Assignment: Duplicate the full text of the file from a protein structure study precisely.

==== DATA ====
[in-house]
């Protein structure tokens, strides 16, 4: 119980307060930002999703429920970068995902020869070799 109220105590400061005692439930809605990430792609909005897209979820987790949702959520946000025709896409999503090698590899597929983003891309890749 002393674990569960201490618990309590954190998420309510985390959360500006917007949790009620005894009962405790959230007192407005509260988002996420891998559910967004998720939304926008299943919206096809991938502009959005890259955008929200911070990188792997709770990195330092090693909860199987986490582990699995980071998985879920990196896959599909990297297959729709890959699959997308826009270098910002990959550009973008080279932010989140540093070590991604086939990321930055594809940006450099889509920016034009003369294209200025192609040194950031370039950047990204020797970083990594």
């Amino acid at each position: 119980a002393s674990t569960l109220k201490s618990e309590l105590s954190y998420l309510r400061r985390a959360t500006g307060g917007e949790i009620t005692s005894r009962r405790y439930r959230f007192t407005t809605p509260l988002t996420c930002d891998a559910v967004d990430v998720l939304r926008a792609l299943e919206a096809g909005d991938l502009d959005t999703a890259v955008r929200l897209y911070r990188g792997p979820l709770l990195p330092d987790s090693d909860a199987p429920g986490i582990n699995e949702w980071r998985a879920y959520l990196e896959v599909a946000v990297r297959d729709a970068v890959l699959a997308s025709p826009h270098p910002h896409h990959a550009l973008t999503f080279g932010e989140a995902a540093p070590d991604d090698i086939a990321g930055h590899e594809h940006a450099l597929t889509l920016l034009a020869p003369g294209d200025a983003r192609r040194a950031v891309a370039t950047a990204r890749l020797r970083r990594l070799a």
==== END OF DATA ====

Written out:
[in-house]
């Protein structure tokens, strides 16, 4: 119980307060930002999703429920970068995902020869070799 109220105590400061005692439930809605990430792609909005897209979820987790949702959520946000025709896409999503090698590899597929983003891309890749 002393674990569960201490618990309590954190998420309510985390959360500006917007949790009620005894009962405790959230007192407005509260988002996420891998559910967004998720939304926008299943919206096809991938502009959005890259955008929200911070990188792997709770990195330092090693909860199987986490582990699995980071998985879920990196896959599909990297297959729709890959699959997308826009270098910002990959550009973008080279932010989140540093070590991604086939990321930055594809940006450099889509920016034009003369294209200025192609040194950031370039950047990204020797970083990594």
């Amino acid at each position: 119980a002393s674990t569960l109220k201490s618990e309590l105590s954190y998420l309510r400061r985390a959360t500006g307060g917007e949790i009620t005692s005894r009962r405790y439930r959230f007192t407005t809605p509260l988002t996420c930002d891998a559910v967004d990430v998720l939304r926008a792609l299943e919206a096809g909005d991938l502009d959005t999703a890259v955008r929200l897209y911070r990188g792997p979820l709770l990195p330092d987790s090693d909860a199987p429920g986490i582990n699995e949702w980071r998985a879920y959520l990196e896959v599909a946000v990297r297959d729709a970068v890959l699959a997308s025709p826009h270098p910002h896409h990959a550009l973008t999503f080279g932010e989140a995902a540093p070590d991604d090698i086939a990321g930055h590899e594809h940006a450099l597929t889509l920016l034009a020869p003369g294209d200025a983003r192609r040194a950031v891309a370039t950047a990204r890749l020797r970083r990594l070799a």